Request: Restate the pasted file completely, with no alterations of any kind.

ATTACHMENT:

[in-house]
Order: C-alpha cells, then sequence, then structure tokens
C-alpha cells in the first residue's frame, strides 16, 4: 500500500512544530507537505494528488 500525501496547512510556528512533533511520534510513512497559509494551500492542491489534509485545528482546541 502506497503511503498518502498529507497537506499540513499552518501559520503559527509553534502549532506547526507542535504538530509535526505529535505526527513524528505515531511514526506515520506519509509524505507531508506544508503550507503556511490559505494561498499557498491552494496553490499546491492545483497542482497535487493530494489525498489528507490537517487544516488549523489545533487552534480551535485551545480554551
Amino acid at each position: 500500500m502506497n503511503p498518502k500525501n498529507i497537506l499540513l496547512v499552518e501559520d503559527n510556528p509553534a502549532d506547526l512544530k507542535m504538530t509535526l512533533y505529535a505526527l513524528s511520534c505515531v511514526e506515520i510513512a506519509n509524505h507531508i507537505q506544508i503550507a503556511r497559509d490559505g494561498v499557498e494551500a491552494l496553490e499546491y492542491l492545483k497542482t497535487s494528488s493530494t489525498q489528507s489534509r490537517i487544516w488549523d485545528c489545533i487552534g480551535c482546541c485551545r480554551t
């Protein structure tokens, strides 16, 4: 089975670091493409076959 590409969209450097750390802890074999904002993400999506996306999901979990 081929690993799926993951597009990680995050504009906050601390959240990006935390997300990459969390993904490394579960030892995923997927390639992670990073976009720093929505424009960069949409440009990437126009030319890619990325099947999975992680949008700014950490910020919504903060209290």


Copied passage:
[in-house]
Order: C-alpha cells, then sequence, then structure tokens
C-alpha cells in the first residue's frame, strides 16, 4: 500500500512544530507537505494528488 500525501496547512510556528512533533511520534510513512497559509494551500492542491489534509485545528482546541 502506497503511503498518502498529507497537506499540513499552518501559520503559527509553534502549532506547526507542535504538530509535526505529535505526527513524528505515531511514526506515520506519509509524505507531508506544508503550507503556511490559505494561498499557498491552494496553490499546491492545483497542482497535487493530494489525498489528507490537517487544516488549523489545533487552534480551535485551545480554551
Amino acid at each position: 500500500m502506497n503511503p498518502k500525501n498529507i497537506l499540513l496547512v499552518e501559520d503559527n510556528p509553534a502549532d506547526l512544530k507542535m504538530t509535526l512533533y505529535a505526527l513524528s511520534c505515531v511514526e506515520i510513512a506519509n509524505h507531508i507537505q506544508i503550507a503556511r497559509d490559505g494561498v499557498e494551500a491552494l496553490e499546491y492542491l492545483k497542482t497535487s494528488s493530494t489525498q489528507s489534509r490537517i487544516w488549523d485545528c489545533i487552534g480551535c482546541c485551545r480554551t
């Protein structure tokens, strides 16, 4: 089975670091493409076959 590409969209450097750390802890074999904002993400999506996306999901979990 081929690993799926993951597009990680995050504009906050601390959240990006935390997300990459969390993904490394579960030892995923997927390639992670990073976009720093929505424009960069949409440009990437126009030319890619990325099947999975992680949008700014950490910020919504903060209290």